where ${a_0} = \frac{1}{l}\int\limits_0^l {f\left( x \right)} dx{\text{ and }}{a_n} = \frac{2}{l}\int\limits_0^l {f\left( x \right)\cos \left( {\frac{{\pi nx}}{l}} \right)} dx{\text{ }}\left( {n \geqslant 1} \right).$

In your case (problem) $l = a$.

${a_0} = \frac{1}{a}\int\limits_0^a {x\left( {a - x} \right)} dx = \frac{1}{a}\left. {\left( {\frac{{a{x^2}}}{2} - \frac{{{x^3}}}{3}} \right)} \right|_0^a = \frac{{{a^2}}}{2} - \frac{{{a^2}}}{3} = \frac{{{a^2}}}{6}.$

${a_n} = \frac{2}{a}\int\limits_0^a {x\left( {a - x} \right)\cos \left( {\frac{{\pi nx}}{a}} \right)} dx =$

$= 2\int\limits_0^a x \cos \left( {\frac{{\pi nx}}{a}} \right)dx - \frac{2}{a}\int\limits_0^a {{x^2}} \cos \left( {\frac{{\pi nx}}{a}} \right)dx = {I_1} - {I_2}.$

${I_1} = 2\int\limits_0^a x \cos \left( {\frac{{\pi nx}}{a}} \right)dx = \frac{{2a}}{{\pi n}}\int\limits_0^a x d\left( {\sin \left( {\frac{{\pi nx}}{a}} \right)} \right) =$

$= \left. {\frac{{2ax}}{{\pi n}}\sin \left( {\frac{{\pi nx}}{a}} \right)} \right|_0^a - \frac{{2a}}{{\pi n}}\int\limits_0^a {\sin \left( {\frac{{\pi nx}}{a}} \right)dx} =$

$= \left. {\frac{{2ax}}{{\pi n}}\sin \left( {\frac{{\pi nx}}{a}} \right)} \right|_0^a - \frac{{2{a^2}}}{{{\pi ^2}{n^2}}}\int\limits_0^a {\sin \left( {\frac{{\pi nx}}{a}} \right)d} \left( {\frac{{\pi nx}}{a}} \right) =$

$= \left. {\left[ {\frac{{2ax}}{{\pi n}}\sin \left( {\frac{{\pi nx}}{a}} \right) + \frac{{2{a^2}}}{{{\pi ^2}{n^2}}}\cos \left( {\frac{{\pi nx}}{a}} \right)} \right]} \right|_0^a =$

$= \frac{{2{a^2}}}{{\pi n}}\sin \left( {\pi n} \right) + \frac{{2{a^2}}}{{{\pi ^2}{n^2}}}\cos \left( {\pi n} \right) - \frac{{2{a^2}}}{{{\pi ^2}{n^2}}} =$

$= \frac{{2{a^2}}}{{{\pi ^2}{n^2}}}{\left( { - 1} \right)^n} - \frac{{2{a^2}}}{{{\pi ^2}{n^2}}} = \frac{{2{a^2}}}{{{\pi ^2}{n^2}}}\left[ {{{\left( { - 1} \right)}^n} - 1} \right].$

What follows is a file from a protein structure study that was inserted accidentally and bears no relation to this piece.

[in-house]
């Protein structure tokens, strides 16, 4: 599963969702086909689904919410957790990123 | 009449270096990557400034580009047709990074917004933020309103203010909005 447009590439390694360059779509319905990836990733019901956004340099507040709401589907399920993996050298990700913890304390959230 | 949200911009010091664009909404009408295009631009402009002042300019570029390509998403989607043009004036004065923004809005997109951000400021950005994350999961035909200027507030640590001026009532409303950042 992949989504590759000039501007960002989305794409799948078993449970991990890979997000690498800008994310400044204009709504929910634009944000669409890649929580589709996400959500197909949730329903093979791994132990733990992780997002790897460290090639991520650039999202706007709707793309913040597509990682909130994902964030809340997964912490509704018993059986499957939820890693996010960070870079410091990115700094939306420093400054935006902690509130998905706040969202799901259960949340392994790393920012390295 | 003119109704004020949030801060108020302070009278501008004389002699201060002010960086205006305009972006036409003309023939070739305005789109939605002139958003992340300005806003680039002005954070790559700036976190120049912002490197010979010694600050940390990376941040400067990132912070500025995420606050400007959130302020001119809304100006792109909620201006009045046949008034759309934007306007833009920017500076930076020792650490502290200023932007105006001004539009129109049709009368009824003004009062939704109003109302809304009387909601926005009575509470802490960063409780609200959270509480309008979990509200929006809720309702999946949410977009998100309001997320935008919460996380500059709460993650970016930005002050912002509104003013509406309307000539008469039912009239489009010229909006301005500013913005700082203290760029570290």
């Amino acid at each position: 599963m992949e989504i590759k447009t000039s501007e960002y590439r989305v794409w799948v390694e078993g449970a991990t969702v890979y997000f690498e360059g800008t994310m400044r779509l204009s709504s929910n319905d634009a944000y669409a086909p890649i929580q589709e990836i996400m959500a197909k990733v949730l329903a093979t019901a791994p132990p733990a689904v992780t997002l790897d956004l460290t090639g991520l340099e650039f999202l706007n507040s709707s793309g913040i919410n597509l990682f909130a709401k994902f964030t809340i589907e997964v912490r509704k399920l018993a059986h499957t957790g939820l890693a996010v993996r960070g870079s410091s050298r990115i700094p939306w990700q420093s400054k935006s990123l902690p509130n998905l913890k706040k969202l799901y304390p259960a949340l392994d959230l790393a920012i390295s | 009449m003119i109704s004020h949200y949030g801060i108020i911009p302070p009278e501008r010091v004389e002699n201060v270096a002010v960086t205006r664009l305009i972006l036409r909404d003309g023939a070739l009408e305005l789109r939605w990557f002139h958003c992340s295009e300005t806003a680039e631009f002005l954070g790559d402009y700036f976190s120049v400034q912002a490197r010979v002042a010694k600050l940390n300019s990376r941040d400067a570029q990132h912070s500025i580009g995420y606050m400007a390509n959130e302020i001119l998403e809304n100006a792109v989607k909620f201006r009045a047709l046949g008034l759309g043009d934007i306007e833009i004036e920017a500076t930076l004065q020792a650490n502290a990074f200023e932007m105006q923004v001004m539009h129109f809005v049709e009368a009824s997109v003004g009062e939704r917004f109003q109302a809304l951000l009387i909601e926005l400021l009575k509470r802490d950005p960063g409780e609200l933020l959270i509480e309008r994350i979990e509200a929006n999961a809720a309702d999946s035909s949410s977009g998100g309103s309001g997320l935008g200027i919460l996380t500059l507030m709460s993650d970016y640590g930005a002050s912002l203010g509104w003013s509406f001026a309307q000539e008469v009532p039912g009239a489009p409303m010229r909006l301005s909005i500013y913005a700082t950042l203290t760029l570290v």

${I_2} = \frac{2}{a}\int\limits_0^a {{x^2}} \cos \left( {\frac{{\pi nx}}{a}} \right)dx = \frac{2}{{\pi n}}\int\limits_0^a {{x^2}d\left( {\sin \left( {\frac{{\pi nx}}{a}} \right)} \right)} =$

$= \left. {\frac{{2{x^2}}}{{\pi n}}\sin \left( {\frac{{\pi nx}}{a}} \right)} \right|_0^a - \frac{4}{{\pi n}}\int\limits_0^a {x\sin \left( {\frac{{\pi nx}}{a}} \right)dx} =$

$= \left. {\frac{{2{x^2}}}{{\pi n}}\sin \left( {\frac{{\pi nx}}{a}} \right)} \right|_0^a + \frac{{4a}}{{{\pi ^2}{n^2}}}\int\limits_0^a {xd\left( {\cos \left( {\frac{{\pi nx}}{a}} \right)} \right)} =$

$= \left. {\left[ {\frac{{2{x^2}}}{{\pi n}}\sin \left( {\frac{{\pi nx}}{a}} \right) + \frac{{4ax}}{{{\pi ^2}{n^2}}}\cos \left( {\frac{{\pi nx}}{a}} \right)} \right]} \right|_0^a - \frac{{4a}}{{{\pi ^2}{n^2}}}\int\limits_0^a {\cos \left( {\frac{{\pi nx}}{a}} \right)} dx =$

$= \left. {\left[ {\frac{{2{x^2}}}{{\pi n}}\sin \left( {\frac{{\pi nx}}{a}} \right) + \frac{{4ax}}{{{\pi ^2}{n^2}}}\cos \left( {\frac{{\pi nx}}{a}} \right)} \right]} \right|_0^a - \frac{{4{a^2}}}{{{\pi ^3}{n^3}}}\int\limits_0^a {\cos \left( {\frac{{\pi nx}}{a}} \right)} d\left( {\frac{{\pi nx}}